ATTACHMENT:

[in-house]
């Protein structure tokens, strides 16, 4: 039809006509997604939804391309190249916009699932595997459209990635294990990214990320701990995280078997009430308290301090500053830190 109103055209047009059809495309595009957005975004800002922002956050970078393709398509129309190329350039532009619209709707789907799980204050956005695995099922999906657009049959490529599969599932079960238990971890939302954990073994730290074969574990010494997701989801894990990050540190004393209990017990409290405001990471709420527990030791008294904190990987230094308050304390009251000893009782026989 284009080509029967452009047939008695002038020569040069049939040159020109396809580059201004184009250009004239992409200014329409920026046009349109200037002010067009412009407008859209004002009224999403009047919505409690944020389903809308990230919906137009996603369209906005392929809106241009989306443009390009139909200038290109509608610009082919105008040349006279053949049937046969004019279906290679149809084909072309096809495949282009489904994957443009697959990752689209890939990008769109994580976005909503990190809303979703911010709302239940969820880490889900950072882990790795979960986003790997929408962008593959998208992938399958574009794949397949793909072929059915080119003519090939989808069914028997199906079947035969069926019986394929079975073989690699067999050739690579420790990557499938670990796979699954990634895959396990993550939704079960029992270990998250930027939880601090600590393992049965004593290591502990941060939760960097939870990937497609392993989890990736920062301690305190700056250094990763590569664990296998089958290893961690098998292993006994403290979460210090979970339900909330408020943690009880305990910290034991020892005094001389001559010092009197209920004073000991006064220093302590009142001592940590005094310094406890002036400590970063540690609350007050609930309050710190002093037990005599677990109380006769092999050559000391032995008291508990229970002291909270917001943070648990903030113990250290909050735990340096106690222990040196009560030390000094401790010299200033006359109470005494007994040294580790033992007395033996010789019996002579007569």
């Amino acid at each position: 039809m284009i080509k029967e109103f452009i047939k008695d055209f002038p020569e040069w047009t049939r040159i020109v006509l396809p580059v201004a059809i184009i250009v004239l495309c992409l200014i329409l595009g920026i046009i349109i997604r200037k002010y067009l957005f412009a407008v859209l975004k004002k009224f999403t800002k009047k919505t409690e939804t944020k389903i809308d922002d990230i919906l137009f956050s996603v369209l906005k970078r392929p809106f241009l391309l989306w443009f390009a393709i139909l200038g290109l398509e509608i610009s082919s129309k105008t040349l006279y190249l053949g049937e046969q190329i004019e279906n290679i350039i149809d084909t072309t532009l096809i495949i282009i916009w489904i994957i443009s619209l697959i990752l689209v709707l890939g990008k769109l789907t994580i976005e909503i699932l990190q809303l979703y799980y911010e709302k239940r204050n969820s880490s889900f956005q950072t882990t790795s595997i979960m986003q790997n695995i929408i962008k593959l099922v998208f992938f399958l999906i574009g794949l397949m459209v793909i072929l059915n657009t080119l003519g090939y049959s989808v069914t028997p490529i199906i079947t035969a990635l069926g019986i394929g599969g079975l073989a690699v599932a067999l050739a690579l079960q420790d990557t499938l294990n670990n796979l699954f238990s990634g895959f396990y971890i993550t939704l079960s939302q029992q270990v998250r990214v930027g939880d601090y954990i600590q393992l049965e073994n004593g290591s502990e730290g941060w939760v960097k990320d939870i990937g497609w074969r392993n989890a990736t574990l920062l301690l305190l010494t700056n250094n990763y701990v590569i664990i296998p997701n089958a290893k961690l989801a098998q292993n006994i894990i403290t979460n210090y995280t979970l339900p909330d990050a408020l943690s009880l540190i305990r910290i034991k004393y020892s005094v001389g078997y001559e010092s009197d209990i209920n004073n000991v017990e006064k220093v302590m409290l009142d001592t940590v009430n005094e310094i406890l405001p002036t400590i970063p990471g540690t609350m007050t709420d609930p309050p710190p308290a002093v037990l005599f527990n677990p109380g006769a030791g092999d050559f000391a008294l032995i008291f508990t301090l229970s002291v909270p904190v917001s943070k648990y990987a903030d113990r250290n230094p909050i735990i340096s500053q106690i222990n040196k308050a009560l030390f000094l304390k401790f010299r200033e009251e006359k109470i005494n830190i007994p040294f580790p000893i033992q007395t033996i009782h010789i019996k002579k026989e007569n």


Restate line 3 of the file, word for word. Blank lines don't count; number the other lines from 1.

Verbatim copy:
């Amino acid at each position: 039809m284009i080509k029967e109103f452009i047939k008695d055209f002038p020569e040069w047009t049939r040159i020109v006509l396809p580059v201004a059809i184009i250009v004239l495309c992409l200014i329409l595009g920026i046009i349109i997604r200037k002010y067009l957005f412009a407008v859209l975004k004002k009224f999403t800002k009047k919505t409690e939804t944020k389903i809308d922002d990230i919906l137009f956050s996603v369209l906005k970078r392929p809106f241009l391309l989306w443009f390009a393709i139909l200038g290109l398509e509608i610009s082919s129309k105008t040349l006279y190249l053949g049937e046969q190329i004019e279906n290679i350039i149809d084909t072309t532009l096809i495949i282009i916009w489904i994957i443009s619209l697959i990752l689209v709707l890939g990008k769109l789907t994580i976005e909503i699932l990190q809303l979703y799980y911010e709302k239940r204050n969820s880490s889900f956005q950072t882990t790795s595997i979960m986003q790997n695995i929408i962008k593959l099922v998208f992938f399958l999906i574009g794949l397949m459209v793909i072929l059915n657009t080119l003519g090939y049959s989808v069914t028997p490529i199906i079947t035969a990635l069926g019986i394929g599969g079975l073989a690699v599932a067999l050739a690579l079960q420790d990557t499938l294990n670990n796979l699954f238990s990634g895959f396990y971890i993550t939704l079960s939302q029992q270990v998250r990214v930027g939880d601090y954990i600590q393992l049965e073994n004593g290591s502990e730290g941060w939760v960097k990320d939870i990937g497609w074969r392993n989890a990736t574990l920062l301690l305190l010494t700056n250094n990763y701990v590569i664990i296998p997701n089958a290893k961690l989801a098998q292993n006994i894990i403290t979460n210090y995280t979970l339900p909330d990050a408020l943690s009880l540190i305990r910290i034991k004393y020892s005094v001389g078997y001559e010092s009197d209990i209920n004073n000991v017990e006064k220093v302590m409290l009142d001592t940590v009430n005094e310094i406890l405001p002036t400590i970063p990471g540690t609350m007050t709420d609930p309050p710190p308290a002093v037990l005599f527990n677990p109380g006769a030791g092999d050559f000391a008294l032995i008291f508990t301090l229970s002291v909270p904190v917001s943070k648990y990987a903030d113990r250290n230094p909050i735990i340096s500053q106690i222990n040196k308050a009560l030390f000094l304390k401790f010299r200033e009251e006359k109470i005494n830190i007994p040294f580790p000893i033992q007395t033996i009782h010789i019996k002579k026989e007569n």